Nationwide Building Society is the largest UK-based building society. It offers a huge range of financial products for its members.
In this guide, we’ll take a look at the mortgage products available to those approaching later life.
What equity release products are on offer?
Nationwide offers a lifetime mortgage for those who are looking to release equity from their home.
This is essentially a loan, received as a lump sum, secured against your existing property, but there is no obligation to make repayments until you die or move into long-term care.
How does it work?
You apply for a lifetime mortgage through a financial adviser.
Your interest rate and the maximum amount that Nationwide can lend you will mostly depend on your age and the value of your property.
Once you accept the offer and the lump sum is transferred to you, interest on the loan begins to accumulate. The amount you owe begins to add up pretty quickly, especially when you’re not making any repayments on the loan.
You can make early repayments on the loan if you wish. In fact, you can pay back up to 10% of the original advance per year without facing an early repayment charge (ERC). The charge will be significant if you choose to pay back more than this though.
Once the homeowner (or both homeowners if you’re joint applicants) dies or moves into long-term care, the loan is paid back to Nationwide out of their estate.
Nationwide pays £1,000 cashback to all lifetime mortgage customers, plus there are no arrangement fees, adviser fees or valuation fees to pay.
Is Nationwide Building Society equity release safe?
Lifetime mortgages are regulated by the FCA, and you’ll need to hire a financial adviser to help you get one.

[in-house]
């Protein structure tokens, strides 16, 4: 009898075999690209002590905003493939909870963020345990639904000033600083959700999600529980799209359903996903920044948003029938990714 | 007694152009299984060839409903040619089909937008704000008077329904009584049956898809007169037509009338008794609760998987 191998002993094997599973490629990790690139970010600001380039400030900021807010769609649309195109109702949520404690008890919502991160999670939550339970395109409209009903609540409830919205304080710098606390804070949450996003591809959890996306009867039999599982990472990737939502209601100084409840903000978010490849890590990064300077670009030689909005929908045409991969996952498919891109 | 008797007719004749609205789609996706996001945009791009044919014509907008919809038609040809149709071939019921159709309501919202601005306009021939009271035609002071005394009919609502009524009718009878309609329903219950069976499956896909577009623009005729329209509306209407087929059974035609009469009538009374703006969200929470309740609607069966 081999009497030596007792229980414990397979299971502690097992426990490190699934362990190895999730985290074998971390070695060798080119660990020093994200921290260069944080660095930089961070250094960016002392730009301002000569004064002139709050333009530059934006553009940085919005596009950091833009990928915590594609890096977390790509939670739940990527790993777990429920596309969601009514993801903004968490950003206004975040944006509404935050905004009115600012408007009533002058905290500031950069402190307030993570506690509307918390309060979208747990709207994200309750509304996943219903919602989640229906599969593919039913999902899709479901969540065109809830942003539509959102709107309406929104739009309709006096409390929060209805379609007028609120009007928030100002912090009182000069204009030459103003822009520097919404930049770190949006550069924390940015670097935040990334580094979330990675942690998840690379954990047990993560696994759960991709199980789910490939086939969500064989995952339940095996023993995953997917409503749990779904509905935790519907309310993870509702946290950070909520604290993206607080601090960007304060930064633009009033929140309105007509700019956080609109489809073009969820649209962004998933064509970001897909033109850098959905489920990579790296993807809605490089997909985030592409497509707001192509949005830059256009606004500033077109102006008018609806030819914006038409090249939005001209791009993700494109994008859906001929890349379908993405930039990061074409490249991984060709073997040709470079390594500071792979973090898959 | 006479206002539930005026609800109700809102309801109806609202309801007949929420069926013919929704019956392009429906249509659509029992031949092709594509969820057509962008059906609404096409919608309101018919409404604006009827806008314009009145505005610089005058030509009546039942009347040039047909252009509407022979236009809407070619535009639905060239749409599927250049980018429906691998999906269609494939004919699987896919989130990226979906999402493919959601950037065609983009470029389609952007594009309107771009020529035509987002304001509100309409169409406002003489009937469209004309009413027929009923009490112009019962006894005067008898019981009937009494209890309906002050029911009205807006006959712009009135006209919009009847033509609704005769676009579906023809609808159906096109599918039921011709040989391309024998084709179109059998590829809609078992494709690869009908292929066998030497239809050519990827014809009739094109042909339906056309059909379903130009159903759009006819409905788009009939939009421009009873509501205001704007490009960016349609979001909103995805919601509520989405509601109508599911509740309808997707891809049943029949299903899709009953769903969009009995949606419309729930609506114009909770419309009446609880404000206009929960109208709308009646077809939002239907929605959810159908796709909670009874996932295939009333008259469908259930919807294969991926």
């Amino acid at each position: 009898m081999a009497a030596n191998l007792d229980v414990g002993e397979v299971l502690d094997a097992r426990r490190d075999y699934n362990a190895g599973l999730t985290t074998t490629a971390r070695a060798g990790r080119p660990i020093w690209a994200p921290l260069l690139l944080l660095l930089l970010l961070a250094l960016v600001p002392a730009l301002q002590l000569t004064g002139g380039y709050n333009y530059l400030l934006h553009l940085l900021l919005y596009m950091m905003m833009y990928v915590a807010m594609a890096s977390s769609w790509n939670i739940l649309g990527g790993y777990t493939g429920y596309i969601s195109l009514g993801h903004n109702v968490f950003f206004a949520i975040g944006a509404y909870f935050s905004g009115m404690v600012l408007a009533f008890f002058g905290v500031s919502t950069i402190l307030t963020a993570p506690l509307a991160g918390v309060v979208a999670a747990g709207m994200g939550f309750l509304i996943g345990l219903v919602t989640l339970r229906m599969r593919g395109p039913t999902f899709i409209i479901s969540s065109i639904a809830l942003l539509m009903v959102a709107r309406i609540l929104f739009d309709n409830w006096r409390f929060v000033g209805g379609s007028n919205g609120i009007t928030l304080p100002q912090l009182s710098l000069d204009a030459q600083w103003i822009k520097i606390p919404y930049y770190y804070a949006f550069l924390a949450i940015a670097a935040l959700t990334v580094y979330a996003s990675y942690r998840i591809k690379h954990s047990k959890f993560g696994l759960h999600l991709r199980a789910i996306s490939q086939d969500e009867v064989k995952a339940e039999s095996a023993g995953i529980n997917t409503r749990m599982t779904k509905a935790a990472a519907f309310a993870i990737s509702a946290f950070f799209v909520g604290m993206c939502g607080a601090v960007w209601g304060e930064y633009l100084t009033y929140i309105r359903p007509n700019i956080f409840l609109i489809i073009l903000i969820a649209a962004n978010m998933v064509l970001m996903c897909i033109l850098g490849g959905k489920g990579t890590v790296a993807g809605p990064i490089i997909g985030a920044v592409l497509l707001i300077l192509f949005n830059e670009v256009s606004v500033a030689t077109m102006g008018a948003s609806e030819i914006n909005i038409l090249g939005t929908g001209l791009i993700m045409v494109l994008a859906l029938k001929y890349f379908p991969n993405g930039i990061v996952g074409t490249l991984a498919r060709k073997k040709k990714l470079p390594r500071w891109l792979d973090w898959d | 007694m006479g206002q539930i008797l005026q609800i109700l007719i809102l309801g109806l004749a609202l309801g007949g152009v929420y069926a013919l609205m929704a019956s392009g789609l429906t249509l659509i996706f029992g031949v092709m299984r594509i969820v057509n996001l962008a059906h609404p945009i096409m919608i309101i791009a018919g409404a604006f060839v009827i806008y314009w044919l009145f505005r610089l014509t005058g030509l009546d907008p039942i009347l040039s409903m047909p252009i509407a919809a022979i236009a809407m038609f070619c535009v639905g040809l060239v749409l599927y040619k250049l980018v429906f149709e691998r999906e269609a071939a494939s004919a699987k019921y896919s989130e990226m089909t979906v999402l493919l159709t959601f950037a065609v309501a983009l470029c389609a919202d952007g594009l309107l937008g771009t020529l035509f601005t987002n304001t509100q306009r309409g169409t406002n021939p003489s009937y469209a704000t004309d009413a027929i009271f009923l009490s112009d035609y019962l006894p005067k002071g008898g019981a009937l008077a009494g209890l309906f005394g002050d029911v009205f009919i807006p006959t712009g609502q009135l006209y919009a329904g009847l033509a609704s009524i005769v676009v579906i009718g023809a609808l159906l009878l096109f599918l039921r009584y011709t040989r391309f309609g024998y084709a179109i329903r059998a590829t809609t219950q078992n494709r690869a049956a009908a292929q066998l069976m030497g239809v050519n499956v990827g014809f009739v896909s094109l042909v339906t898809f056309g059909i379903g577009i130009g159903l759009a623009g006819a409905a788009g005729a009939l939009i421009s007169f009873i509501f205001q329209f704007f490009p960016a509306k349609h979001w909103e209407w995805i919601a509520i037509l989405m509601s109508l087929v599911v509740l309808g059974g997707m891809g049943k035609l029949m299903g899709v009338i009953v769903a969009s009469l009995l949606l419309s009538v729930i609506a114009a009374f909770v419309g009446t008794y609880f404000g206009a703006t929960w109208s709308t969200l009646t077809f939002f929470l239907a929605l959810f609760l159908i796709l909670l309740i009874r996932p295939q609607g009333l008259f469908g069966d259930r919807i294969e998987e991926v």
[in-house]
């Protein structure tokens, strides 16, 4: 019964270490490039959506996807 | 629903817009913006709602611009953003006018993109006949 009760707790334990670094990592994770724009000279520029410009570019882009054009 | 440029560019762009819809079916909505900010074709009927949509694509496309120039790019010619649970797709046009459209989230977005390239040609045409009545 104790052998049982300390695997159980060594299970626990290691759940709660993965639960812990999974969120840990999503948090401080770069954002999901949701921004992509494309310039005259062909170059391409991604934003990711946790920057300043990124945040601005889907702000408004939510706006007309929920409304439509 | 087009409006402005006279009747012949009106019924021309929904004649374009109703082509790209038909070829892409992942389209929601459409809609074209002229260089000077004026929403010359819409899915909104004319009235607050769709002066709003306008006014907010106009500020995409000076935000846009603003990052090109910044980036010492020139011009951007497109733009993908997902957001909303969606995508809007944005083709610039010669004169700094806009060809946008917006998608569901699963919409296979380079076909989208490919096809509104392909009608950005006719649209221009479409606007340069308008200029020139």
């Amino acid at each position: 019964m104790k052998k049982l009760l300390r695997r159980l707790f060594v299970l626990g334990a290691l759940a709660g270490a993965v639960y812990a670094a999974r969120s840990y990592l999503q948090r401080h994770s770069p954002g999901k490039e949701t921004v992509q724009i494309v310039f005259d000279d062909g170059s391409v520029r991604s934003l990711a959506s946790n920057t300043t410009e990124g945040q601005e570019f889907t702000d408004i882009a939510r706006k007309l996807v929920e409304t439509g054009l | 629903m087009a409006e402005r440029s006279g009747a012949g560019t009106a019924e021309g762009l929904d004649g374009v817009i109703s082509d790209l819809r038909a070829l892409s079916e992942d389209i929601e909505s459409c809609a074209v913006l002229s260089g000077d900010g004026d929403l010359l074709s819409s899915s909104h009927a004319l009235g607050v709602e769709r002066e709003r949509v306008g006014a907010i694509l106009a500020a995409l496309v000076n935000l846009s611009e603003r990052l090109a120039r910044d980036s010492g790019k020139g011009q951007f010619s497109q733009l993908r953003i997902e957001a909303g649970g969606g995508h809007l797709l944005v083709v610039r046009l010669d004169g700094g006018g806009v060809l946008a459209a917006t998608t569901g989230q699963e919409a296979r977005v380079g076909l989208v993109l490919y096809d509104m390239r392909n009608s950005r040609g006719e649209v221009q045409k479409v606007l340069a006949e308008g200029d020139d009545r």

Although your interest adds up pretty quickly, these mortgages come with a “no negative equity” guarantee, so you’ll never owe more than the total value of your property.
- You have to be aged between 55 to 85 (or 95 if you’re an existing Nationwide mortgage customer).
- A lifetime mortgage can only be secured against your main residence.
- Your property must be based in England, Wales or mainland Scotland (excluding Isle of Man, Scilly Isles or the Channel Islands).
How to apply
You can begin your application by calling 0800 146 100. You’ll initially be guided through an eligibility and affordability check, before teaming up with one of Nationwide’s Later Life mortgage consultants to complete your application.
Pros and cons
- You maintain full ownership of your property and potentially benefit from future price growth.
- You can make early repayments worth up to 10% of the original advance per year, with no early repayment charge.
- £1,000 cashback paid once your mortgage application is finalised.
- Nationwide doesn’t offer as much flexibility as other lenders, which allow customers to make extra withdrawals whenever they please.
- The early repayment rules are stricter than those offered by other lenders.
- Interest can compound quickly, leaving little for your heirs after you die.
What are the alternatives to a Nationwide lifetime mortgage?
Nationwide also offers these two mortgages to older homeowners.
- Retirement Interest Only Mortgage. With this loan, you’ll pay interest every month, and pay off the capital once you die or move into long-term care.
- Retirement Capital and Interest Mortgage. This is essentially a standard repayment mortgage for older homeowners. You can apply right up until your 85th birthday (or your 95th birthday if you’re an existing Nationwide mortgage holder). Naturally, the affordability checks are likely to be stricter on this product.
Nationwide customer reviews
Customers in Finder’s 2021 customer satisfaction survey were highly positive about Nationwide. It received a rating of 5 stars out of 5, and were named the winner in Finder’s 2021 customer satisfaction awards for mortgages. 88% of Nationwide customers also said they would recommend the brand to a friend.
Nationwide is one of the most reputable mortgage lenders in the UK, although its lifetime mortgage isn’t as flexible as others on the market.
Frequently asked questions
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